President Donald Trump is to send a “surge” of federal law enforcement officers into cities including Chicago and Albuquerque in a crackdown on crime.
Protests over the death of unarmed black man George Floyd in police custody in Minneapolis in May have spread across the US, some turning violent and descending into civil disorder.
Mr Trump is presenting himself as the candidate of law and order against his Democratic rival, Joe Biden, as he seeks re-election in the 3 November election, now just over 100 days away.
Critics say the administration is seeking to shift the focus away from its widely criticised response to the coronavirus pandemic.
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But announcing his plan for further federal intervention into US communities “plagued by violent crime” – following deployments in Portland, Oregon – Mr Trump painted Democrat-led cities as out of control and blamed the “radical left”.
“In recent weeks there has been a radical movement to defund, dismantle and dissolve our police department,” said Mr Trump, blaming the movement for “a shocking explosion of shootings, killings, murders and heinous crimes of violence”.
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“Frankly, we have no choice but to get involved,” he said.
“This bloodshed must end,” he said. “This bloodshed will end.”
The move is an extension of Operation Legend, devised to tackle violent crime in Kansas City, Missouri, and named after four-year-old LeGend Taliferro, who was fatally shot while sleeping in his family home last month.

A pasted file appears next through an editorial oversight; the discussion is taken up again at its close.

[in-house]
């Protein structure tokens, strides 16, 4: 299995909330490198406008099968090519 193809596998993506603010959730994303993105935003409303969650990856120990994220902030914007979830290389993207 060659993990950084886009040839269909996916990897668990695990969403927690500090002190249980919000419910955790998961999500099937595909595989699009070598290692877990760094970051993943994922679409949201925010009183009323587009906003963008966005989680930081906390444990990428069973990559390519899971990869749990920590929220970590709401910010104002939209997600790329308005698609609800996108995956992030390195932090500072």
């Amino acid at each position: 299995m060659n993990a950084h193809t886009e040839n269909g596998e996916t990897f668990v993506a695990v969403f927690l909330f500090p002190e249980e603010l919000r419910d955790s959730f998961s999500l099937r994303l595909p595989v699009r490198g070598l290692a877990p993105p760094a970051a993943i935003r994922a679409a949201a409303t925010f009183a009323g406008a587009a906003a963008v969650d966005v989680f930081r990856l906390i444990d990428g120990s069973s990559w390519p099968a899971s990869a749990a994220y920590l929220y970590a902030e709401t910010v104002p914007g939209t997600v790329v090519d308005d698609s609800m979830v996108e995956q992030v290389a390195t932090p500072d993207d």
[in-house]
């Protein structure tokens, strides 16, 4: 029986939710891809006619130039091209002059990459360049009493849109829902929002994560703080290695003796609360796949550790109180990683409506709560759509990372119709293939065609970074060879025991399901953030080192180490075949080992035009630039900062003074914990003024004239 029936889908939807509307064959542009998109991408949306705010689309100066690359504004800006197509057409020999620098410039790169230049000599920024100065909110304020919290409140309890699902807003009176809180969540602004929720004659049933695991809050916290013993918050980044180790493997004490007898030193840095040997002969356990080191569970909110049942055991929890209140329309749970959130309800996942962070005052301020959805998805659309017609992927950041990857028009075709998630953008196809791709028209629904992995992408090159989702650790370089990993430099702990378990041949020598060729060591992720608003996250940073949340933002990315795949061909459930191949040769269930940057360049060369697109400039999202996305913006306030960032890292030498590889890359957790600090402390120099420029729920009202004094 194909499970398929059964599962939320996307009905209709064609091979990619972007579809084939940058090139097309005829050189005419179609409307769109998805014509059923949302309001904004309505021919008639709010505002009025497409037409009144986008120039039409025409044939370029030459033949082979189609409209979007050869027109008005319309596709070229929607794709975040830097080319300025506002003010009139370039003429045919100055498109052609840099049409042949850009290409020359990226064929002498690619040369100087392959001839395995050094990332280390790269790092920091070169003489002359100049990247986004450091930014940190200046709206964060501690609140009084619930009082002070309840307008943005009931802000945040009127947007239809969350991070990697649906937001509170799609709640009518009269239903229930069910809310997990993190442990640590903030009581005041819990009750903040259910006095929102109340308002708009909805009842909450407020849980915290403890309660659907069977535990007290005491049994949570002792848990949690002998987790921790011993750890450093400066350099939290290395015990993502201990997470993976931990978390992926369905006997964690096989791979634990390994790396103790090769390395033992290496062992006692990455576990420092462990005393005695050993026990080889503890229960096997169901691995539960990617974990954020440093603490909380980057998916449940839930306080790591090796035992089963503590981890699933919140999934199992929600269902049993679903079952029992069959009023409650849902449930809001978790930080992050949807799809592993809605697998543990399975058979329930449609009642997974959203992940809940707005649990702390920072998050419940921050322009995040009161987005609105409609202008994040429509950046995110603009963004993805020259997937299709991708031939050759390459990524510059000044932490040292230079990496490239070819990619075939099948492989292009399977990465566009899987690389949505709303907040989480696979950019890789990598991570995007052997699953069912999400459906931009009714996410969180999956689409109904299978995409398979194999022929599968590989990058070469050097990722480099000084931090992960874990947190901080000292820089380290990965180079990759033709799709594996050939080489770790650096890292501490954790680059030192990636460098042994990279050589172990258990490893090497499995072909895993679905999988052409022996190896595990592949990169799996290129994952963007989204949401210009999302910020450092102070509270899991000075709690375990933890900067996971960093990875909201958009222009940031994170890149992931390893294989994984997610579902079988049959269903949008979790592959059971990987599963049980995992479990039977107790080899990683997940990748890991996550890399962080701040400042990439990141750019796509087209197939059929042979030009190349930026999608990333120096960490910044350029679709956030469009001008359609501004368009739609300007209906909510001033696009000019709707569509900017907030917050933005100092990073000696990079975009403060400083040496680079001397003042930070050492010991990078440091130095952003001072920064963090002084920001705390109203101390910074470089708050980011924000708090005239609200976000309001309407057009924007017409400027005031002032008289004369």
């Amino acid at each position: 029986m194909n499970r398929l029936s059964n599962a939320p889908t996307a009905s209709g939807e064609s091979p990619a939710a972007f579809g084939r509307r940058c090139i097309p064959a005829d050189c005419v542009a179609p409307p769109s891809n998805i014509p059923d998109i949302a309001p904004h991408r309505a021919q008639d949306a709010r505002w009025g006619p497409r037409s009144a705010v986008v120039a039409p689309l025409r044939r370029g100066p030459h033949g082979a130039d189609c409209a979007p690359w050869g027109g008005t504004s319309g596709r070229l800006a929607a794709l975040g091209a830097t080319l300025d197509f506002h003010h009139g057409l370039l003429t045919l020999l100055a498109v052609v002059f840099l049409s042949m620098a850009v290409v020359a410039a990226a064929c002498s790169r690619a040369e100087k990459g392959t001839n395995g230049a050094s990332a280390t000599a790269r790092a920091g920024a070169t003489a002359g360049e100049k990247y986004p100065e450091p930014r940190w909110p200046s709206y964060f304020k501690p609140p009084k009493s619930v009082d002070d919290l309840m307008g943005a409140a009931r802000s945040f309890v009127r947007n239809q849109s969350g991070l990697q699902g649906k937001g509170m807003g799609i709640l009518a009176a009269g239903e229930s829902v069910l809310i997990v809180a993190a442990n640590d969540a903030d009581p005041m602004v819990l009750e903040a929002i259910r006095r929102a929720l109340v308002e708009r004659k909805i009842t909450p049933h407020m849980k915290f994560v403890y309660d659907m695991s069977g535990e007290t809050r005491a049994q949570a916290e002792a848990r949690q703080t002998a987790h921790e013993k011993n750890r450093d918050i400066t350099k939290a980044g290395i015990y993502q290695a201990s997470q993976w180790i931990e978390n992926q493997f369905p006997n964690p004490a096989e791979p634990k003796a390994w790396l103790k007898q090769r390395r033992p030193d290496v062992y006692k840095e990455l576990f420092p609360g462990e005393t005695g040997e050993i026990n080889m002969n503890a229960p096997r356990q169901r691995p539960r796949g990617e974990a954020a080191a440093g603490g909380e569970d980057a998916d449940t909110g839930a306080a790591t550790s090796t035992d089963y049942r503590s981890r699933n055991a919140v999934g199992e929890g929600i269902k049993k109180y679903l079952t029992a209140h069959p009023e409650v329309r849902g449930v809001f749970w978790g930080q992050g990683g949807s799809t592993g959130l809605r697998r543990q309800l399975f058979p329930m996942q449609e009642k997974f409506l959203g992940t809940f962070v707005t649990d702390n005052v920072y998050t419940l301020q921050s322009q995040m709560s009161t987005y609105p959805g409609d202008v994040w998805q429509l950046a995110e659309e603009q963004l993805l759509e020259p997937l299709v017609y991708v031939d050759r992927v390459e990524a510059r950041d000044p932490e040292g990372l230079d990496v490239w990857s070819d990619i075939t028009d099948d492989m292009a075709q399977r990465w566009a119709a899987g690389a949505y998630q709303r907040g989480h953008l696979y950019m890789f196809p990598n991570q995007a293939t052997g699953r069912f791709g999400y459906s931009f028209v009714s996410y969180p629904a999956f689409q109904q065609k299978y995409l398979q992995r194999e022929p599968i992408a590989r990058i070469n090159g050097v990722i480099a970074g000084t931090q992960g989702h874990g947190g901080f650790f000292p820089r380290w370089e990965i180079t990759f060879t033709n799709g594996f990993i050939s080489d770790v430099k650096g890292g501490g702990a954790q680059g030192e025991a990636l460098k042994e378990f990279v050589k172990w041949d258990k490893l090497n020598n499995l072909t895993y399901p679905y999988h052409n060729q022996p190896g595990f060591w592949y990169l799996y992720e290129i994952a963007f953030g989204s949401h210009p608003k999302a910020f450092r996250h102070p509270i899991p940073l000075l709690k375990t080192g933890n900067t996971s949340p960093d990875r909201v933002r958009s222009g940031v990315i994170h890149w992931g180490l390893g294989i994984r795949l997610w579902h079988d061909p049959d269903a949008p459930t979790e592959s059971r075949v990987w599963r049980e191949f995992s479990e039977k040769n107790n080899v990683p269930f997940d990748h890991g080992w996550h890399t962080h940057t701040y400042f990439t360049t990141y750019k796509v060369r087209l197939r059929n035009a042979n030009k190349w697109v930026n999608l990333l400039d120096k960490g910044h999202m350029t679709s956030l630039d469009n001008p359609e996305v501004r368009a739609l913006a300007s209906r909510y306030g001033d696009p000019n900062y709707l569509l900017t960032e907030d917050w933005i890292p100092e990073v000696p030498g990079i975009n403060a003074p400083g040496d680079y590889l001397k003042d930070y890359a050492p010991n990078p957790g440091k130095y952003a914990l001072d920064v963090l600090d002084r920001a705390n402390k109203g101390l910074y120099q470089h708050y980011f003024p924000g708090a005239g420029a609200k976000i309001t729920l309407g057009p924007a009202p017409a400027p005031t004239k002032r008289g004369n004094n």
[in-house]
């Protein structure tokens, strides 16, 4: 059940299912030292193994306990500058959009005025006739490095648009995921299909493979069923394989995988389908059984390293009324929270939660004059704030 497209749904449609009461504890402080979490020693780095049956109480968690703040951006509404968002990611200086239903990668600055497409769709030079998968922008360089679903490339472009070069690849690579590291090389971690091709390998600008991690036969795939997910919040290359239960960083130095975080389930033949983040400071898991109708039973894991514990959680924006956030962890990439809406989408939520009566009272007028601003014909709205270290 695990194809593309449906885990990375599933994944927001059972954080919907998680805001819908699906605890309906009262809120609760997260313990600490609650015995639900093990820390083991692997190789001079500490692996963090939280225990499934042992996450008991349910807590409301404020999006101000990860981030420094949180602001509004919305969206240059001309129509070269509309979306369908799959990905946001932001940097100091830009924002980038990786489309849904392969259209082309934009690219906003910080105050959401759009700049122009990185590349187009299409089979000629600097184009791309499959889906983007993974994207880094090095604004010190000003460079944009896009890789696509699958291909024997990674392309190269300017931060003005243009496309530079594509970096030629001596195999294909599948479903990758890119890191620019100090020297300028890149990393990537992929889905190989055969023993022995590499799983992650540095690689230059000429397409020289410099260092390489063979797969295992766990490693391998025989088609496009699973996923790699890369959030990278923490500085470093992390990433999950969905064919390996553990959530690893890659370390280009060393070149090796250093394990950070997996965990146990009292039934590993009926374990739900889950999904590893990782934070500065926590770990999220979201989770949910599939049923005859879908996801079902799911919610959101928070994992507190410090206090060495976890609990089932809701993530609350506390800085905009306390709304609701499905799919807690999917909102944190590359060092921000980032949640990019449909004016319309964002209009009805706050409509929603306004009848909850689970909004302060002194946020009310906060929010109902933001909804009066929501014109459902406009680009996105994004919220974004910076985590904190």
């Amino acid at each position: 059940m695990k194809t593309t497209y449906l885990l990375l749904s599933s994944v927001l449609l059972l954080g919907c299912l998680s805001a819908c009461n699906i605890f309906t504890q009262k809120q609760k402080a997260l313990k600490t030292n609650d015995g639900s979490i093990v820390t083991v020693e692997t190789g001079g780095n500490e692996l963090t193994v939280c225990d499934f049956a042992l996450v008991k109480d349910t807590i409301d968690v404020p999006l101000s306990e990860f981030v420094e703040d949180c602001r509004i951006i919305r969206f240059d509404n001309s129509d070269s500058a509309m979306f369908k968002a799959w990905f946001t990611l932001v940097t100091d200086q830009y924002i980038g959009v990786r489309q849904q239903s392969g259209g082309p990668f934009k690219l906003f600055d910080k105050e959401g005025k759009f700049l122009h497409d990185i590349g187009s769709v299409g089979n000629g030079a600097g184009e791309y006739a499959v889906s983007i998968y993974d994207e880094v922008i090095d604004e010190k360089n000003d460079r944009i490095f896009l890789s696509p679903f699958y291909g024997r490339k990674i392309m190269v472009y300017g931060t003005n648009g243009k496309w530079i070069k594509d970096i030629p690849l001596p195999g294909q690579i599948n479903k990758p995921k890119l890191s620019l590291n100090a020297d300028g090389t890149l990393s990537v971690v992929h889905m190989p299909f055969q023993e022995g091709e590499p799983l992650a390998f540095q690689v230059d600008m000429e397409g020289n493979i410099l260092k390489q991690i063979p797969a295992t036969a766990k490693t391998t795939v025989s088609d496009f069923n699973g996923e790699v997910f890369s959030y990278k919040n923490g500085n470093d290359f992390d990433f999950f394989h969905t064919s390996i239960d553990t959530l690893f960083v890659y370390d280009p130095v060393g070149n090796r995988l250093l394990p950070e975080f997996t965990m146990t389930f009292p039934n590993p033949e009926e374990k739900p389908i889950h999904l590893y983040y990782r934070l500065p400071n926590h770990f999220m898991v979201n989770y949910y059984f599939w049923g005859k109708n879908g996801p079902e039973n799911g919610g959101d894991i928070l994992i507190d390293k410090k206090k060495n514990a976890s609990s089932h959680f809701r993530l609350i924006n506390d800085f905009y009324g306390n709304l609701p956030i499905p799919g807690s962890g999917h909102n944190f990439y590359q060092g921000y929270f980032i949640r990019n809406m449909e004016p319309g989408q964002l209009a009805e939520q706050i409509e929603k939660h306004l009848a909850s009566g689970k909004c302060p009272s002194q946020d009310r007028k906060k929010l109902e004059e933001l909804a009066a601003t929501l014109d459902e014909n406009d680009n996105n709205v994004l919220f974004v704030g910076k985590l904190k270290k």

It involves the deployment of officers from the FBI, Marshals Service, Drug Enforcement Administration and other federal agencies to work with local authorities and police.
Similar actions have proved controversial in Portland, Oregon, where federal agents without identifying badges have been accused of pulling protesters into unmarked vans, a possible violation of their civil rights.
Attorney General William Barr, who joined Mr Trump for the announcement, said around 200 federal agents would be deployed to Chicago.
Wednesday’s White House news conference followed a night of violence in Chicago which included a drive-by shooting by suspected gang members at a funeral that wounded 15 people.
Chicago mayor Lori Lightfoot, a Democrat, who had initially said she would never allow “Donald Trump’s troops to come to Chicago and terrorise our residents”, later added: “If those agents are here to actually work in partnership on support of gun violence and violent cases, plugging into existing infrastructure of federal agents, not trying to play police in our streets, then that’s something different.”
New Mexico Democratic Senator Martin Heinrich, however, said the action was unwelcome, tweeting: “Given the mess it created in Portland… this isn’t the kind of ‘help’ that Albuquerque needs.”
Acting Homeland Security secretary Chad Wolf drew a distinction between the mission in Portland – to protect federal property – and the planned interventions in Kansas City, Chicago and Albuquerque to help stop violence.
In Kansas City, the top federal prosecutor said any agents involved in an operation to reduce violent crime would be clearly identifiable when making arrests, unlike what has been seen in Portland.
“These agents won’t be patrolling the streets,” US Attorney Timothy Garrison said. “They won’t replace or usurp the authority of local officers.”